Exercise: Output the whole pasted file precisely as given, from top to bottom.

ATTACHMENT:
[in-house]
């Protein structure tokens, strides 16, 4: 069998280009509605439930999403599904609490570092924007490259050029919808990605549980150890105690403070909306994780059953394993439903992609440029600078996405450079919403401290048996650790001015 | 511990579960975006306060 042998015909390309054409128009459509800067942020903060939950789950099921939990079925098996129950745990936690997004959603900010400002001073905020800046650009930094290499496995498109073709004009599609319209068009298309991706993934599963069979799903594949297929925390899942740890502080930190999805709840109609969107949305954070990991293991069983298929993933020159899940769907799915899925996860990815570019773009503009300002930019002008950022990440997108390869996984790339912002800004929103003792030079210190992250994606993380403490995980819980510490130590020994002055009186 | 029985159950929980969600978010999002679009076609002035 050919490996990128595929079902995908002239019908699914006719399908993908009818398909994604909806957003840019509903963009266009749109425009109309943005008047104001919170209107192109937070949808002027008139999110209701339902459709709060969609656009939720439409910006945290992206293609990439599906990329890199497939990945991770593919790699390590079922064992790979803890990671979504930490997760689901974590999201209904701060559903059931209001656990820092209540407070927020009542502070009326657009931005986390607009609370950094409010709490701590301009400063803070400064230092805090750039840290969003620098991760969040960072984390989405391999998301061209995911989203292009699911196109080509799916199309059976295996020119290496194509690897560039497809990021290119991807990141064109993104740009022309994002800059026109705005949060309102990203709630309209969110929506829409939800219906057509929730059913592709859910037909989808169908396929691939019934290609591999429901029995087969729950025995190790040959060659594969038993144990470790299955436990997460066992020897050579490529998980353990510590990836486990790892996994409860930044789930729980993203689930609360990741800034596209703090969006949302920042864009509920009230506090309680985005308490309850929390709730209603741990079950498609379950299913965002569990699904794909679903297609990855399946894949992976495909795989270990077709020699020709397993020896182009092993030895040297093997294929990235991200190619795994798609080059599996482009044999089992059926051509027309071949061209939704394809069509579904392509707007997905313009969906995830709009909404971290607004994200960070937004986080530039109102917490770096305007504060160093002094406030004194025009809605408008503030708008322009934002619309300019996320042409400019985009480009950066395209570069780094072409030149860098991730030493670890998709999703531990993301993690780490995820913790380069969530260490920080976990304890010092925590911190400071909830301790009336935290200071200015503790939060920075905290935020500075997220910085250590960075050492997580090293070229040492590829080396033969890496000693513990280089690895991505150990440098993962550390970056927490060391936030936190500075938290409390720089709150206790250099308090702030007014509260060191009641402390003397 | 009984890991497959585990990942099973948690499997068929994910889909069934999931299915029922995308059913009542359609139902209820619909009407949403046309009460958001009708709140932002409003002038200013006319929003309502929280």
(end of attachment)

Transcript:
[in-house]
């Protein structure tokens, strides 16, 4: 069998280009509605439930999403599904609490570092924007490259050029919808990605549980150890105690403070909306994780059953394993439903992609440029600078996405450079919403401290048996650790001015 | 511990579960975006306060 042998015909390309054409128009459509800067942020903060939950789950099921939990079925098996129950745990936690997004959603900010400002001073905020800046650009930094290499496995498109073709004009599609319209068009298309991706993934599963069979799903594949297929925390899942740890502080930190999805709840109609969107949305954070990991293991069983298929993933020159899940769907799915899925996860990815570019773009503009300002930019002008950022990440997108390869996984790339912002800004929103003792030079210190992250994606993380403490995980819980510490130590020994002055009186 | 029985159950929980969600978010999002679009076609002035 050919490996990128595929079902995908002239019908699914006719399908993908009818398909994604909806957003840019509903963009266009749109425009109309943005008047104001919170209107192109937070949808002027008139999110209701339902459709709060969609656009939720439409910006945290992206293609990439599906990329890199497939990945991770593919790699390590079922064992790979803890990671979504930490997760689901974590999201209904701060559903059931209001656990820092209540407070927020009542502070009326657009931005986390607009609370950094409010709490701590301009400063803070400064230092805090750039840290969003620098991760969040960072984390989405391999998301061209995911989203292009699911196109080509799916199309059976295996020119290496194509690897560039497809990021290119991807990141064109993104740009022309994002800059026109705005949060309102990203709630309209969110929506829409939800219906057509929730059913592709859910037909989808169908396929691939019934290609591999429901029995087969729950025995190790040959060659594969038993144990470790299955436990997460066992020897050579490529998980353990510590990836486990790892996994409860930044789930729980993203689930609360990741800034596209703090969006949302920042864009509920009230506090309680985005308490309850929390709730209603741990079950498609379950299913965002569990699904794909679903297609990855399946894949992976495909795989270990077709020699020709397993020896182009092993030895040297093997294929990235991200190619795994798609080059599996482009044999089992059926051509027309071949061209939704394809069509579904392509707007997905313009969906995830709009909404971290607004994200960070937004986080530039109102917490770096305007504060160093002094406030004194025009809605408008503030708008322009934002619309300019996320042409400019985009480009950066395209570069780094072409030149860098991730030493670890998709999703531990993301993690780490995820913790380069969530260490920080976990304890010092925590911190400071909830301790009336935290200071200015503790939060920075905290935020500075997220910085250590960075050492997580090293070229040492590829080396033969890496000693513990280089690895991505150990440098993962550390970056927490060391936030936190500075938290409390720089709150206790250099308090702030007014509260060191009641402390003397 | 009984890991497959585990990942099973948690499997068929994910889909069934999931299915029922995308059913009542359609139902209820619909009407949403046309009460958001009708709140932002409003002038200013006319929003309502929280």